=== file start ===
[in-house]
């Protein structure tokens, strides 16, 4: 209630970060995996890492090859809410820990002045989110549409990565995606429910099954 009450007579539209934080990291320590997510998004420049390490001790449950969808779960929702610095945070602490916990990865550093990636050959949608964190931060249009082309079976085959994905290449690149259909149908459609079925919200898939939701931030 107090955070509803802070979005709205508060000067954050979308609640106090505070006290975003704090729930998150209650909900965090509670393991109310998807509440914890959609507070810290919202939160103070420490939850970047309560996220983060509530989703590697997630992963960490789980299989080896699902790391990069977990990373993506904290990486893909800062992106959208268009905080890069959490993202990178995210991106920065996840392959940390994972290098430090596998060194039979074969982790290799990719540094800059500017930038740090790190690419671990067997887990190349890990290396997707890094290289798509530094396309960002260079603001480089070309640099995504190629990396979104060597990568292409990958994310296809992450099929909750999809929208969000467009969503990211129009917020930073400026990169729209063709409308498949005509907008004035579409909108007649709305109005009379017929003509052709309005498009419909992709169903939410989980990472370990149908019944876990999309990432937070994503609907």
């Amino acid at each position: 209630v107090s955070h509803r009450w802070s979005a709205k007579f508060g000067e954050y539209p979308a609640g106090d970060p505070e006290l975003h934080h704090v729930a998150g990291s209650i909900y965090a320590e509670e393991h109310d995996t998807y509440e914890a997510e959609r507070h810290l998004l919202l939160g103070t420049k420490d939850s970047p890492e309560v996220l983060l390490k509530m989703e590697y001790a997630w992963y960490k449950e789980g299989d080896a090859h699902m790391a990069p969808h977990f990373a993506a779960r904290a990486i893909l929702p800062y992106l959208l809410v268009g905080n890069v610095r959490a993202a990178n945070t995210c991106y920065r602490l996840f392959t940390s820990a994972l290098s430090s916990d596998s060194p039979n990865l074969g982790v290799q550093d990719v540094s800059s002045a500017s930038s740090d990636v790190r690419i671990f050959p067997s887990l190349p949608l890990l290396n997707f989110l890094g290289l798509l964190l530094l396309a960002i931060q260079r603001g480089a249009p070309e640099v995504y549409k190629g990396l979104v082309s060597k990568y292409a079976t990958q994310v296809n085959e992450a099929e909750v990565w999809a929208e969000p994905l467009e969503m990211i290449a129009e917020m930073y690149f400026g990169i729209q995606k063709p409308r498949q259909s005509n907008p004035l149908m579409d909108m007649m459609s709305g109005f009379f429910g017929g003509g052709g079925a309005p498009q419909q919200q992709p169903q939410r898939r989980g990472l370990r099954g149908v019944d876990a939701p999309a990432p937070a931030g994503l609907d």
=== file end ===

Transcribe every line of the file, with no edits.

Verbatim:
[in-house]
């Protein structure tokens, strides 16, 4: 209630970060995996890492090859809410820990002045989110549409990565995606429910099954 009450007579539209934080990291320590997510998004420049390490001790449950969808779960929702610095945070602490916990990865550093990636050959949608964190931060249009082309079976085959994905290449690149259909149908459609079925919200898939939701931030 107090955070509803802070979005709205508060000067954050979308609640106090505070006290975003704090729930998150209650909900965090509670393991109310998807509440914890959609507070810290919202939160103070420490939850970047309560996220983060509530989703590697997630992963960490789980299989080896699902790391990069977990990373993506904290990486893909800062992106959208268009905080890069959490993202990178995210991106920065996840392959940390994972290098430090596998060194039979074969982790290799990719540094800059500017930038740090790190690419671990067997887990190349890990290396997707890094290289798509530094396309960002260079603001480089070309640099995504190629990396979104060597990568292409990958994310296809992450099929909750999809929208969000467009969503990211129009917020930073400026990169729209063709409308498949005509907008004035579409909108007649709305109005009379017929003509052709309005498009419909992709169903939410989980990472370990149908019944876990999309990432937070994503609907």
């Amino acid at each position: 209630v107090s955070h509803r009450w802070s979005a709205k007579f508060g000067e954050y539209p979308a609640g106090d970060p505070e006290l975003h934080h704090v729930a998150g990291s209650i909900y965090a320590e509670e393991h109310d995996t998807y509440e914890a997510e959609r507070h810290l998004l919202l939160g103070t420049k420490d939850s970047p890492e309560v996220l983060l390490k509530m989703e590697y001790a997630w992963y960490k449950e789980g299989d080896a090859h699902m790391a990069p969808h977990f990373a993506a779960r904290a990486i893909l929702p800062y992106l959208l809410v268009g905080n890069v610095r959490a993202a990178n945070t995210c991106y920065r602490l996840f392959t940390s820990a994972l290098s430090s916990d596998s060194p039979n990865l074969g982790v290799q550093d990719v540094s800059s002045a500017s930038s740090d990636v790190r690419i671990f050959p067997s887990l190349p949608l890990l290396n997707f989110l890094g290289l798509l964190l530094l396309a960002i931060q260079r603001g480089a249009p070309e640099v995504y549409k190629g990396l979104v082309s060597k990568y292409a079976t990958q994310v296809n085959e992450a099929e909750v990565w999809a929208e969000p994905l467009e969503m990211i290449a129009e917020m930073y690149f400026g990169i729209q995606k063709p409308r498949q259909s005509n907008p004035l149908m579409d909108m007649m459609s709305g109005f009379f429910g017929g003509g052709g079925a309005p498009q419909q919200q992709p169903q939410r898939r989980g990472l370990r099954g149908v019944d876990a939701p999309a990432p937070a931030g994503l609907d």